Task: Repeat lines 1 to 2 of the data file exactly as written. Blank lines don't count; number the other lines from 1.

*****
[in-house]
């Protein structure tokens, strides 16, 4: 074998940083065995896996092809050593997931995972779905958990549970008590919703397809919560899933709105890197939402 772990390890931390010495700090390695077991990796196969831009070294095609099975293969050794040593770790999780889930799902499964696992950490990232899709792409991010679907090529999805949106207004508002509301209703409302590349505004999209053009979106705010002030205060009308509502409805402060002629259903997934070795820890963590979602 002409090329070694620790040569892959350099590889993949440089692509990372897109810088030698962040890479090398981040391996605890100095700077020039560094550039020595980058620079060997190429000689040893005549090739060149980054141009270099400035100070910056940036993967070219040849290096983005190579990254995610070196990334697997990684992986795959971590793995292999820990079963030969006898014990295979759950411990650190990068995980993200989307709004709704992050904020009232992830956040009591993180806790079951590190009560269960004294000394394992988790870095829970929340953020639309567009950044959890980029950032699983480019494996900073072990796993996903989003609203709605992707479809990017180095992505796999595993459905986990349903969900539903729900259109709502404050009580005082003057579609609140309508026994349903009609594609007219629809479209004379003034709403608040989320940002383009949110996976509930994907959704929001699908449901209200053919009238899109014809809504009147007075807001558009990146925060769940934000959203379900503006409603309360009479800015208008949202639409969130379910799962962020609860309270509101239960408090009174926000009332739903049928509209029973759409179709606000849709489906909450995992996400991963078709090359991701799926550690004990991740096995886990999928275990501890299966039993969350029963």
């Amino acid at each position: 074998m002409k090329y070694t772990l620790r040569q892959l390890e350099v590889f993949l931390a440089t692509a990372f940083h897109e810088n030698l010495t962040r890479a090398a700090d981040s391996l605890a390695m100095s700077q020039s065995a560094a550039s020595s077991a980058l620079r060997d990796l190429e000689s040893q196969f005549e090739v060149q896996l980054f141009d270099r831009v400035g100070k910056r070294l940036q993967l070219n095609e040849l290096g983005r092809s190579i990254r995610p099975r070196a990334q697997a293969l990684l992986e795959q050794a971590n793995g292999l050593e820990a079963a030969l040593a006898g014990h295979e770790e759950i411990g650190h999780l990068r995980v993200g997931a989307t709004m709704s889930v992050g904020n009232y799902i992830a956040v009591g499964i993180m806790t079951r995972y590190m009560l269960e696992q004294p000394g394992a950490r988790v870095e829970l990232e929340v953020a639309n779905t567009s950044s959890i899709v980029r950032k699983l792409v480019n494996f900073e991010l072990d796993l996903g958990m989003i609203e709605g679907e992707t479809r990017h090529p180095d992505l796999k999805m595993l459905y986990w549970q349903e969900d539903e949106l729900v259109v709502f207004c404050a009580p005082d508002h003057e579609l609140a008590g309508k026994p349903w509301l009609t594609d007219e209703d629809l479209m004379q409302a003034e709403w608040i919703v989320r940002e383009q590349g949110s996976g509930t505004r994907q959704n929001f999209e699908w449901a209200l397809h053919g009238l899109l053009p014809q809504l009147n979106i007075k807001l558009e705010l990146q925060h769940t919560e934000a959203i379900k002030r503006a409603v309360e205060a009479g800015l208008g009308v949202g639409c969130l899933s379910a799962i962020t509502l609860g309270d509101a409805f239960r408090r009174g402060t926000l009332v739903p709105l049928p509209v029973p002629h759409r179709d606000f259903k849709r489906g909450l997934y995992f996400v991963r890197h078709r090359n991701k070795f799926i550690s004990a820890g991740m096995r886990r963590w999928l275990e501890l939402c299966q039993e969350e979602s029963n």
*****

[in-house]
């Protein structure tokens, strides 16, 4: 074998940083065995896996092809050593997931995972779905958990549970008590919703397809919560899933709105890197939402 772990390890931390010495700090390695077991990796196969831009070294095609099975293969050794040593770790999780889930799902499964696992950490990232899709792409991010679907090529999805949106207004508002509301209703409302590349505004999209053009979106705010002030205060009308509502409805402060002629259903997934070795820890963590979602 002409090329070694620790040569892959350099590889993949440089692509990372897109810088030698962040890479090398981040391996605890100095700077020039560094550039020595980058620079060997190429000689040893005549090739060149980054141009270099400035100070910056940036993967070219040849290096983005190579990254995610070196990334697997990684992986795959971590793995292999820990079963030969006898014990295979759950411990650190990068995980993200989307709004709704992050904020009232992830956040009591993180806790079951590190009560269960004294000394394992988790870095829970929340953020639309567009950044959890980029950032699983480019494996900073072990796993996903989003609203709605992707479809990017180095992505796999595993459905986990349903969900539903729900259109709502404050009580005082003057579609609140309508026994349903009609594609007219629809479209004379003034709403608040989320940002383009949110996976509930994907959704929001699908449901209200053919009238899109014809809504009147007075807001558009990146925060769940934000959203379900503006409603309360009479800015208008949202639409969130379910799962962020609860309270509101239960408090009174926000009332739903049928509209029973759409179709606000849709489906909450995992996400991963078709090359991701799926550690004990991740096995886990999928275990501890299966039993969350029963």